Prompting your child is a great initial step for learning skills and activities. For instance, when your child is learning to wash their hands, it’s natural to teach & prompt each step. Walk to the bathroom, turn on the water, apply soap, scrub your hands, etc. Then, when another adult asks them to wash their hands, they walk to the bathroom and just stand at the sink. You may even see them searching for a prompt. Does this sound familiar?
This could be happening because the child has become reliant on being prompted. Prompt dependency means that the child needs to be told what to do or for someone else to do the task for them. The child knows what to do, but needs to be reminded. Ultimately, the child needs to be told or shown what to do in order to react. We strive for every child to be able to do tasks independently. A child that relies on being prompted has fewer chances to do things on their own.
5 Tips To Avoid Prompt Dependency
1. Think about WHEN prompts are being given.
A prompt is something that causes a response. It could be physical, verbal, or gestural. Usually, people don’t realize that they’re using prompts. The first thing to do is to be aware of when you’re using one.
2. Fade prompts quickly.
Once the prompt has been established, begin to fade it as soon as possible. For physical prompts, start to use a faded physical prompt, which could look like holding the child by their forearms, elbows, or shoulders instead of their hands when washing.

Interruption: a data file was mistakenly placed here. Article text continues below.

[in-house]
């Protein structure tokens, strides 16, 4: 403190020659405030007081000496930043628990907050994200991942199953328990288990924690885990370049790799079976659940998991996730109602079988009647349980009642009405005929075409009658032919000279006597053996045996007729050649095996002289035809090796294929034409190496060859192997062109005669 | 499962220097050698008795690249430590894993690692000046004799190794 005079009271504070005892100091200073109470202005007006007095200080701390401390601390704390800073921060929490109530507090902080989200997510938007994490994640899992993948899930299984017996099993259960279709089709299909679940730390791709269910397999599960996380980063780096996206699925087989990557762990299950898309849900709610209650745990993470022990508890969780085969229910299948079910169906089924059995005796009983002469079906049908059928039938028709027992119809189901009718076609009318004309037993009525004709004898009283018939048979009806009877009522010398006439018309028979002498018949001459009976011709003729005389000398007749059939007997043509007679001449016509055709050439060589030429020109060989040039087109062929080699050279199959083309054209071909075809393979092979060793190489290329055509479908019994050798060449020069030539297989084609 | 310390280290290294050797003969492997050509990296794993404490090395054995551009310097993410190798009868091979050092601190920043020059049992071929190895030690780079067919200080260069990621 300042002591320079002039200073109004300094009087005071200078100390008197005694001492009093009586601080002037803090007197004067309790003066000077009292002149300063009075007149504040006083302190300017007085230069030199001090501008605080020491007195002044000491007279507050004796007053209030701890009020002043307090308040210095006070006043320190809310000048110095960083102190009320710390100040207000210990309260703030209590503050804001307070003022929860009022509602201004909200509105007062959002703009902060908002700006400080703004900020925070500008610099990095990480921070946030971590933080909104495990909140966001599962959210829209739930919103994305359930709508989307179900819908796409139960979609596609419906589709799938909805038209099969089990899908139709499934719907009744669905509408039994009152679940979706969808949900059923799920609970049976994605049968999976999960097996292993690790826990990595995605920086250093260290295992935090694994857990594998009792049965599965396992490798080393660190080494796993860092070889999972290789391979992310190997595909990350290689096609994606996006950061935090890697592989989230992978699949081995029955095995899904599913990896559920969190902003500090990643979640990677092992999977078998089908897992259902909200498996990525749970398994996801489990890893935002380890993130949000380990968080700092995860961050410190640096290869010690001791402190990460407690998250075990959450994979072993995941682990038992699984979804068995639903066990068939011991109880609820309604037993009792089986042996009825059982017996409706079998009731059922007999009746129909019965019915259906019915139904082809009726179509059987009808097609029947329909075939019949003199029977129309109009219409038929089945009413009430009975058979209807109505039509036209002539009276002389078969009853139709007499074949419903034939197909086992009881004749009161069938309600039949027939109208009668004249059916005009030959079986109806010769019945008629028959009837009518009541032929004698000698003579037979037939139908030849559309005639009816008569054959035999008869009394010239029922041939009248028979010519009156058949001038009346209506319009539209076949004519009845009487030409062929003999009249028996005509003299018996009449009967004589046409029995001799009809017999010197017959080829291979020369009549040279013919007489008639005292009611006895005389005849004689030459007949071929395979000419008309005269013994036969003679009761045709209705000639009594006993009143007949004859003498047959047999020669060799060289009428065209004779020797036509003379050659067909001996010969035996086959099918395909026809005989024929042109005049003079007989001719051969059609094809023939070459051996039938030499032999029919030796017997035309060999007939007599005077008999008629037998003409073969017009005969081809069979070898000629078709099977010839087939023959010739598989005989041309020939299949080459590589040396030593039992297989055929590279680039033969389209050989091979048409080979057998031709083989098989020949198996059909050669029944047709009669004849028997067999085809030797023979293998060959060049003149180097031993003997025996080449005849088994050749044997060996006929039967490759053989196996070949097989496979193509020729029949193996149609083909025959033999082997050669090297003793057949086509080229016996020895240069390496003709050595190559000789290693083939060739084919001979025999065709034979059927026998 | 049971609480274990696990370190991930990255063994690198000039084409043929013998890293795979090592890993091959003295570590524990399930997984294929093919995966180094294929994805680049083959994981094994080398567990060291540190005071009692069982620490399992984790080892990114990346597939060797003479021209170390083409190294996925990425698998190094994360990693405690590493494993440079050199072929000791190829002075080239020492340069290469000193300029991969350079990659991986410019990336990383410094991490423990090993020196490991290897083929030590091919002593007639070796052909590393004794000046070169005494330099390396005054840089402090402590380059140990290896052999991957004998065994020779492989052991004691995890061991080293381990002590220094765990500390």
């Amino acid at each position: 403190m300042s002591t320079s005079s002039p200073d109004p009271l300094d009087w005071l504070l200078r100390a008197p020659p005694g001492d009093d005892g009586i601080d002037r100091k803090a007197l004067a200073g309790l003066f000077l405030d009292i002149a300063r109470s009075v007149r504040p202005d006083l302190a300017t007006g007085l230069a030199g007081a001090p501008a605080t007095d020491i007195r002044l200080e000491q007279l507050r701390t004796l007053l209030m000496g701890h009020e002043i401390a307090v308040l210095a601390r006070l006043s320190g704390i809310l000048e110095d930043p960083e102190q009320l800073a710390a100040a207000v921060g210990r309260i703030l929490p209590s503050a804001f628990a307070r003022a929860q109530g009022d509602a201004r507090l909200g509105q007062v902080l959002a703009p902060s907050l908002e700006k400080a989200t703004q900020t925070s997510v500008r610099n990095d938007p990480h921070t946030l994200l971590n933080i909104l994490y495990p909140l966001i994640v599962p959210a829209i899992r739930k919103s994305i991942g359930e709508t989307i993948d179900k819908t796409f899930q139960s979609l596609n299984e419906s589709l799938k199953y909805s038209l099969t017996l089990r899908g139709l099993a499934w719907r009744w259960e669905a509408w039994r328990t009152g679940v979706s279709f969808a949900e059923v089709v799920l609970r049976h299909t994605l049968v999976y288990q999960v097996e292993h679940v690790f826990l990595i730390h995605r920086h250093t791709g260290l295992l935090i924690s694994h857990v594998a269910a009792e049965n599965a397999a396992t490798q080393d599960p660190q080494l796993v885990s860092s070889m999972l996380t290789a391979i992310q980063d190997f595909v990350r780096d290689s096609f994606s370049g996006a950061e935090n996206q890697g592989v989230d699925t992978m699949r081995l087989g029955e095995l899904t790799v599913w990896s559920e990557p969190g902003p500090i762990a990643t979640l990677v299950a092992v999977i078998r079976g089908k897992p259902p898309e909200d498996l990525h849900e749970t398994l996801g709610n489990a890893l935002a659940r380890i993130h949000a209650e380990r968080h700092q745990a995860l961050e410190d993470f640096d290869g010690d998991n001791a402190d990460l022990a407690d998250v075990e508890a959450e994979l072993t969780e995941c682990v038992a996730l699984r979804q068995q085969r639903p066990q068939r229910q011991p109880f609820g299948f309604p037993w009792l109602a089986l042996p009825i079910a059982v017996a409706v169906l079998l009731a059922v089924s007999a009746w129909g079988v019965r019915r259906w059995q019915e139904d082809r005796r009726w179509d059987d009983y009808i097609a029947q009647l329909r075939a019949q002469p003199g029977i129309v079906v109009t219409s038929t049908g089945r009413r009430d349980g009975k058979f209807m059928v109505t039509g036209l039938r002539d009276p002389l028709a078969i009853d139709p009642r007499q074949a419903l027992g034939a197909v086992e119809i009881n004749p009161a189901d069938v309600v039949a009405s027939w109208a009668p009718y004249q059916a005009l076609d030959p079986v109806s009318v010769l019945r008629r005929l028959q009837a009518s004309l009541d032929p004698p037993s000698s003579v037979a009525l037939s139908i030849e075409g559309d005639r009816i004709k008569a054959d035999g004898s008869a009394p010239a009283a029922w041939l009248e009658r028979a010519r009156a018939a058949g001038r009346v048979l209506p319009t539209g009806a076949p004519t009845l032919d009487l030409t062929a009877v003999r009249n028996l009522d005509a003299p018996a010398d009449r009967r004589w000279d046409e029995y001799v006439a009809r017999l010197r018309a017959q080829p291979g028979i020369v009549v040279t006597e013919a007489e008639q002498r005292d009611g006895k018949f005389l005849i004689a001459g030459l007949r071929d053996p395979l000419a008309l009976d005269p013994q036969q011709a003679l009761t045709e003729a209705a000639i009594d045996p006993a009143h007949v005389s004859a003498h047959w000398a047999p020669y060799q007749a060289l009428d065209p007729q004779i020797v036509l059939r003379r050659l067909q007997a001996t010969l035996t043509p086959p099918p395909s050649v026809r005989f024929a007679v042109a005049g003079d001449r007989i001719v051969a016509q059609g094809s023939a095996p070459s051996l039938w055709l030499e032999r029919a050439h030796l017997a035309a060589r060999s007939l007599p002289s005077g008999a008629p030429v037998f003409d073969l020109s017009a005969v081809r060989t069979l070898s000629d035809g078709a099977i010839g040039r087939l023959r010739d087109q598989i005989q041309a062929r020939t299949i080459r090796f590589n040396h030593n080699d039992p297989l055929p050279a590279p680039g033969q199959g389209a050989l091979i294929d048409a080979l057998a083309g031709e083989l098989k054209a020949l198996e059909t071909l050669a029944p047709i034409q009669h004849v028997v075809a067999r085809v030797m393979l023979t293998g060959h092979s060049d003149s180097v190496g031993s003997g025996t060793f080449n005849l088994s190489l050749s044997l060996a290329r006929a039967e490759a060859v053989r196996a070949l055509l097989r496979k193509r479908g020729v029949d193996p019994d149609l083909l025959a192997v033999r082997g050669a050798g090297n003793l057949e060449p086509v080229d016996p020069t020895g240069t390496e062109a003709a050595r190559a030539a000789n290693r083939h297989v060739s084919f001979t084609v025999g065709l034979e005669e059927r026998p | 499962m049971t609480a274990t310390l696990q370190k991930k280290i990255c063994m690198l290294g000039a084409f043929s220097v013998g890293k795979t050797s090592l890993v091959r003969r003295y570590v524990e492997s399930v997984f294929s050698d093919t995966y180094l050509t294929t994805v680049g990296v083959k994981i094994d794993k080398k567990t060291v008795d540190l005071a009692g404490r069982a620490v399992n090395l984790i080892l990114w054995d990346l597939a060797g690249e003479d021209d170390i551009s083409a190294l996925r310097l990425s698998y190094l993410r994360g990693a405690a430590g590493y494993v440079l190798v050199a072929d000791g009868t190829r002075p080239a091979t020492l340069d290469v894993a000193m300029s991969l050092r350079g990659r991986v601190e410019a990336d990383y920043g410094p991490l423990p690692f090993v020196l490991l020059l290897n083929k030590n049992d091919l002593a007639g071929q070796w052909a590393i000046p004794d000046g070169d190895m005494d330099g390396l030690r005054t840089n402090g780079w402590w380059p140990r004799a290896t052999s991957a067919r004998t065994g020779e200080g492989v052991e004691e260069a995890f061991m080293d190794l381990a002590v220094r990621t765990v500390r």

For verbal prompts, start to use a faded verbal prompt, such as telling the child part of what they need to say instead of giving them the full sentence to repeat. For example, instead of expecting the child to say “I want ___,” you might just say “I,” prompting the child to say the full sentence.
3. Use less intrusive prompting.
Let’s return to the example of handwashing. Rather than relying on verbal directions (telling the child what to do) or physical prompting (using a hand-over-hand technique), try using a visual schedule. This schedule will illustrate the steps involved in the task, allowing the child to gain more independence by no longer needing verbal instructions from the parent. This can be written out or shown by photos of the action.
4. Give verbal prompts when you are looking for a verbal response.
If you want to avoid prompt dependency, it is important not to use verbal prompts when they are not necessary. For example, when washing hands, the verbal prompt “turn on the water” should not be used, as we are looking for the child to take action, not say something. Instead, use visuals, gestures, and faded physical prompts to encourage the desired behavior. Over-prompting can lead to prompt dependency, so use them sparingly.
5. Create practice opportunities.
As parents, we often have a good sense of our children and can be quick to do things for them. Before taking action, though, it’s important to take a step back and provide some guidance or prompts. Doing the task for your kid might save you time or keep you from having to clean up a big mess, but it’s important to remember that the goal is to foster independence. To achieve this, it is important to be aware of how often you are prompting and to eventually fade these prompts so that your child has more chances to become independent.
At Solstice Behavioral Health & Consulting, our specialists create a play-based, fun environment with a commitment to progress. ABA therapy at Solstice BHC can help children develop communication skills, social skills, and living skills. We specialize in helping children with Autism Spectrum Disorder (ASD) reach their full potential! Find out more by visiting our center or calling (203) 900-4720.